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So next day, when the Princesses went to their mother's grave, and were
eating the beautiful pomeloes, the Prudhan's daughter followed them,
and saw them gathering the fruit.

Then Balna said to her sisters, "Do you not see that girl watching us?
Let us drive her away, or hide the pomeloes, else she will go and tell
her mother all about it, and that will be bad for us."

But the other sisters said, "Oh no, do not be unkind, Balna. The girl
would never be so cruel as to tell her mother. Let us rather invite
her to come and have some of the fruit." And calling her to them, they
gave her one of the pomeloes.

No sooner had she eaten it, however, than the Prudhan's daughter went
home and said to her mother, "I do not wonder the seven Princesses will
not eat the dinner you prepare for them, for by their mother's grave
there grows a beautiful pomelo tree, and they go there every day and
eat the pomeloes. I ate one, and it was the nicest I have ever

The cruel Ranee was much vexed at hearing this, and all next day she
stayed in her room, and told the Raja that she had a very bad headache.
The Raja was deeply grieved, and said to his wife, "What can I do for
you?" She answered, "There is only one thing that will make my
headache well. By your dead wife's tomb there grows a fine pomelo
tree; you must bring that here, and boil it, root and branch, and put a
little of the water in which it has been boiled on my forehead, and
that will cure my headache." So the Raja sent his servants, and had
the beautiful pomelo tree pulled up by the roots, and did as the Ranee
desired; and when some of the water, in which it had been boiled, was
put on her forehead, she said her headache was gone and she felt quite

Next day, when the seven Princesses went as usual to the grave of their
mother, the pomelo tree had disappeared. Then they all began to cry
very bitterly.

Now there was by the Ranee's tomb a small tank, and as they were crying
they saw the tank was filled with a rich cream-like substance, which
quickly hardened into a thick white cake. At seeing this all the
Princesses were very glad, and they ate some of the cake, and liked it;
and next day the same thing happened, and so it went on for many days.
Every morning the Princesses went to their mother's grave, and found
the little tank filled with the nourishing cream-like cake. Then the
cruel stepmother said to her daughter: "I cannot tell how it is, I have
had the pomelo tree which used to grow by the Ranee's grave destroyed,
and yet the Princesses grow no thinner, nor look more sad, though they
never eat the dinner I give them. I cannot tell how it is!"

And her daughter said, "I will watch."

Next day, while the Princesses were eating the cream cake, who should
come by but their stepmother's daughter. Balna saw her first, and
said, "See, sisters, there comes that girl again. Let us sit round the
edge of the tank and not allow her to see it, for if we give her some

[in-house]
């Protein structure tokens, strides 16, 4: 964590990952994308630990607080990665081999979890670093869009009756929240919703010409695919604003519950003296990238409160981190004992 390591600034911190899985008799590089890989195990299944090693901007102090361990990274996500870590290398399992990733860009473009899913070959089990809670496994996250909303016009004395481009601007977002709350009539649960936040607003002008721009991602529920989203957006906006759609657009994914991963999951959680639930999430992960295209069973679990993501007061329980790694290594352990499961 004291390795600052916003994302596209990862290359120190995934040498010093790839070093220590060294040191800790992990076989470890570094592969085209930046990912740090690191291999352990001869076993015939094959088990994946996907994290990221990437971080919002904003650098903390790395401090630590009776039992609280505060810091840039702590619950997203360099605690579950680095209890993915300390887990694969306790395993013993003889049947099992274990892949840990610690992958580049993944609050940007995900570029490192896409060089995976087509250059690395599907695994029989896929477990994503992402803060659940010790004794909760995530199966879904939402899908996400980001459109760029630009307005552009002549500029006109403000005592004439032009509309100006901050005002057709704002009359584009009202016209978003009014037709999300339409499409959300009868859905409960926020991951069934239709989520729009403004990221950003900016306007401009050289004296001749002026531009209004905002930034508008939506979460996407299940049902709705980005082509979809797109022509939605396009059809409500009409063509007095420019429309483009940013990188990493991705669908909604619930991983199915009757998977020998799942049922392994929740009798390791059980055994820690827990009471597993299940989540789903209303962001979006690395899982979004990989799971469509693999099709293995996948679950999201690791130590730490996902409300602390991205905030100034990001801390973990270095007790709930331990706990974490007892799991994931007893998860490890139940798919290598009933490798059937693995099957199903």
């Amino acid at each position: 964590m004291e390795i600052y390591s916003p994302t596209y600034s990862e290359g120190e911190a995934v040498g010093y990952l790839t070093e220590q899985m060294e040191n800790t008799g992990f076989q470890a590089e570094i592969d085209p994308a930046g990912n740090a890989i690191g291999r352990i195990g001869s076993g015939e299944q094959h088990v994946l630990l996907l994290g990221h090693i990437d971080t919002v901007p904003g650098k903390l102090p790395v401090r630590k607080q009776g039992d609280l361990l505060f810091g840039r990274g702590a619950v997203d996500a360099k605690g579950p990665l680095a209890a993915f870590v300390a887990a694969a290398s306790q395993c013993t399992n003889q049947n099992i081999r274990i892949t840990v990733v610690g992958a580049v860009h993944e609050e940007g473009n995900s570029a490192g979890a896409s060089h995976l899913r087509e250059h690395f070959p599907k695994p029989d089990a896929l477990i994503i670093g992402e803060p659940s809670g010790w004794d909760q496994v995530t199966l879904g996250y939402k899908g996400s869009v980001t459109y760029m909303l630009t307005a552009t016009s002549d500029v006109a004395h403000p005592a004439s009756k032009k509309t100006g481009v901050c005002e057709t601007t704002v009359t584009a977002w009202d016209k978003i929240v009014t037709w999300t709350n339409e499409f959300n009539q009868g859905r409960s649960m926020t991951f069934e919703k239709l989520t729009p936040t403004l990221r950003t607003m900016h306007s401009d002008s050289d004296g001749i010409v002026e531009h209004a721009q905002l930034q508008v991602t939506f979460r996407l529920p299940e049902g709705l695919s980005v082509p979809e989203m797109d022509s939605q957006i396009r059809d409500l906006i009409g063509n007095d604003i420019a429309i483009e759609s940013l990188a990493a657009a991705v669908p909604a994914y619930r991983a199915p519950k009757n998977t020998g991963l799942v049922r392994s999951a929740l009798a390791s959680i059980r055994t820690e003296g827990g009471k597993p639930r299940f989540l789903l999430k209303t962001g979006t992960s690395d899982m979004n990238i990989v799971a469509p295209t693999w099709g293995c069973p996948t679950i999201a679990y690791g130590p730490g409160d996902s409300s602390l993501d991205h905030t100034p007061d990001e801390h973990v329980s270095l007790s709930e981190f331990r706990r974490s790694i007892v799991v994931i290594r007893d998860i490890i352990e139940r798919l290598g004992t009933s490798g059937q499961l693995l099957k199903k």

of our cake, she will go and tell her mother; and that will be very
unfortunate for us."

The other sisters, however, thought Balna unnecessarily suspicious, and
instead of following her advice, they gave the Prudhan's daughter some
of the cake, and she went home and told her mother all about it.

The Ranee, on hearing how well the Princesses fared, was exceedingly
angry, and sent her servants to pull down the dead Ranee's tomb, and
fill the little tank with the ruins. And not content with this, she
next day pretended to be very, very ill-in fact, at the point of death-
and when the Raja was much grieved, and asked her whether it was in his
power to procure her any remedy, she said to him: "Only one thing can
save my life, but I know you will not do it." He replied, "Yes,
whatever it is, I will do it." She then said, "To save my life, you
must kill the seven daughters of your first wife, and put some of their
blood on my forehead and on the palms of my hands, and their death will
be my life." At these words the Raja was very sorrowful; but because
he feared to break his word, he went out with a heavy heart to find his

He found them crying by the ruins of their mother's grave.

Then, feeling he could not kill them, the Raja spoke kindly to them,
and told them to come out into the jungle with him; and there he made a
fire and cooked some rice, and gave it to them. But in the afternoon,
it being very hot, the seven Princesses all fell asleep, and when he
saw they were fast asleep, the Raja, their father, stole away and left
them (for he feared his wife), saying to himself: "It is better my poor
daughters should die here, than be killed by their stepmother."

He then shot a deer, and returning home, put some of its blood on the
forehead and hands of the Ranee, and she thought then that he had
really killed the Princesses, and said she felt quite well.


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